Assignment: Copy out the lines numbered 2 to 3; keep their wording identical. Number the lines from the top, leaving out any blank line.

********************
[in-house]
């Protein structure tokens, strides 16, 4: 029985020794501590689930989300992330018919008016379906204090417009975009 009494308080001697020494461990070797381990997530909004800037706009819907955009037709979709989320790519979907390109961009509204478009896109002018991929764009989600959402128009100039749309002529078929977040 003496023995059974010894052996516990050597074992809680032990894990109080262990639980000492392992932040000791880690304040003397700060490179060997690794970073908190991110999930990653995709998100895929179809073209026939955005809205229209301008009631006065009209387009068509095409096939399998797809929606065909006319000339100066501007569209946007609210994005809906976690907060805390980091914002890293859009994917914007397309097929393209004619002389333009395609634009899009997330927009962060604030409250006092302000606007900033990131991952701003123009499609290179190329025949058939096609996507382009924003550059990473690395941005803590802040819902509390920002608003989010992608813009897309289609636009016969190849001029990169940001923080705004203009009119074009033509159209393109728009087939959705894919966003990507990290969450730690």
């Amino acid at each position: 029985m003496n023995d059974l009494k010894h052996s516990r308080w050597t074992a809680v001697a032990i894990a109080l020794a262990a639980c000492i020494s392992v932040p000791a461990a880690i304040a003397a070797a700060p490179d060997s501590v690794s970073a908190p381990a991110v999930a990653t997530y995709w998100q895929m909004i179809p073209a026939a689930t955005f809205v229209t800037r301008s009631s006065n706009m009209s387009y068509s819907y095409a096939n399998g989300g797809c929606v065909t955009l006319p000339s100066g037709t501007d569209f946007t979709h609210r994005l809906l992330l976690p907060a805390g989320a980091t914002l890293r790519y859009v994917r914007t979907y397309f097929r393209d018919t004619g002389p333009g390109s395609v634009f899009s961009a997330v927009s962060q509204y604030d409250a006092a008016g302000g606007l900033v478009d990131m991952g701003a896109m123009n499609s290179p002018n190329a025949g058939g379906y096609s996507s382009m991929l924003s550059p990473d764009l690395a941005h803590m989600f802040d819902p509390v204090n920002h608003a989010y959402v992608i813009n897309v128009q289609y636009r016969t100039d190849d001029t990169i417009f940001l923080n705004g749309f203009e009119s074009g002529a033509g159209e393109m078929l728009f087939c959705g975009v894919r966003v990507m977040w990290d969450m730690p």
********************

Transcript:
């Protein structure tokens, strides 16, 4: 029985020794501590689930989300992330018919008016379906204090417009975009 009494308080001697020494461990070797381990997530909004800037706009819907955009037709979709989320790519979907390109961009509204478009896109002018991929764009989600959402128009100039749309002529078929977040 003496023995059974010894052996516990050597074992809680032990894990109080262990639980000492392992932040000791880690304040003397700060490179060997690794970073908190991110999930990653995709998100895929179809073209026939955005809205229209301008009631006065009209387009068509095409096939399998797809929606065909006319000339100066501007569209946007609210994005809906976690907060805390980091914002890293859009994917914007397309097929393209004619002389333009395609634009899009997330927009962060604030409250006092302000606007900033990131991952701003123009499609290179190329025949058939096609996507382009924003550059990473690395941005803590802040819902509390920002608003989010992608813009897309289609636009016969190849001029990169940001923080705004203009009119074009033509159209393109728009087939959705894919966003990507990290969450730690």
């Amino acid at each position: 029985m003496n023995d059974l009494k010894h052996s516990r308080w050597t074992a809680v001697a032990i894990a109080l020794a262990a639980c000492i020494s392992v932040p000791a461990a880690i304040a003397a070797a700060p490179d060997s501590v690794s970073a908190p381990a991110v999930a990653t997530y995709w998100q895929m909004i179809p073209a026939a689930t955005f809205v229209t800037r301008s009631s006065n706009m009209s387009y068509s819907y095409a096939n399998g989300g797809c929606v065909t955009l006319p000339s100066g037709t501007d569209f946007t979709h609210r994005l809906l992330l976690p907060a805390g989320a980091t914002l890293r790519y859009v994917r914007t979907y397309f097929r393209d018919t004619g002389p333009g390109s395609v634009f899009s961009a997330v927009s962060q509204y604030d409250a006092a008016g302000g606007l900033v478009d990131m991952g701003a896109m123009n499609s290179p002018n190329a025949g058939g379906y096609s996507s382009m991929l924003s550059p990473d764009l690395a941005h803590m989600f802040d819902p509390v204090n920002h608003a989010y959402v992608i813009n897309v128009q289609y636009r016969t100039d190849d001029t990169i417009f940001l923080n705004g749309f203009e009119s074009g002529a033509g159209e393109m078929l728009f087939c959705g975009v894919r966003v990507m977040w990290d969450m730690p």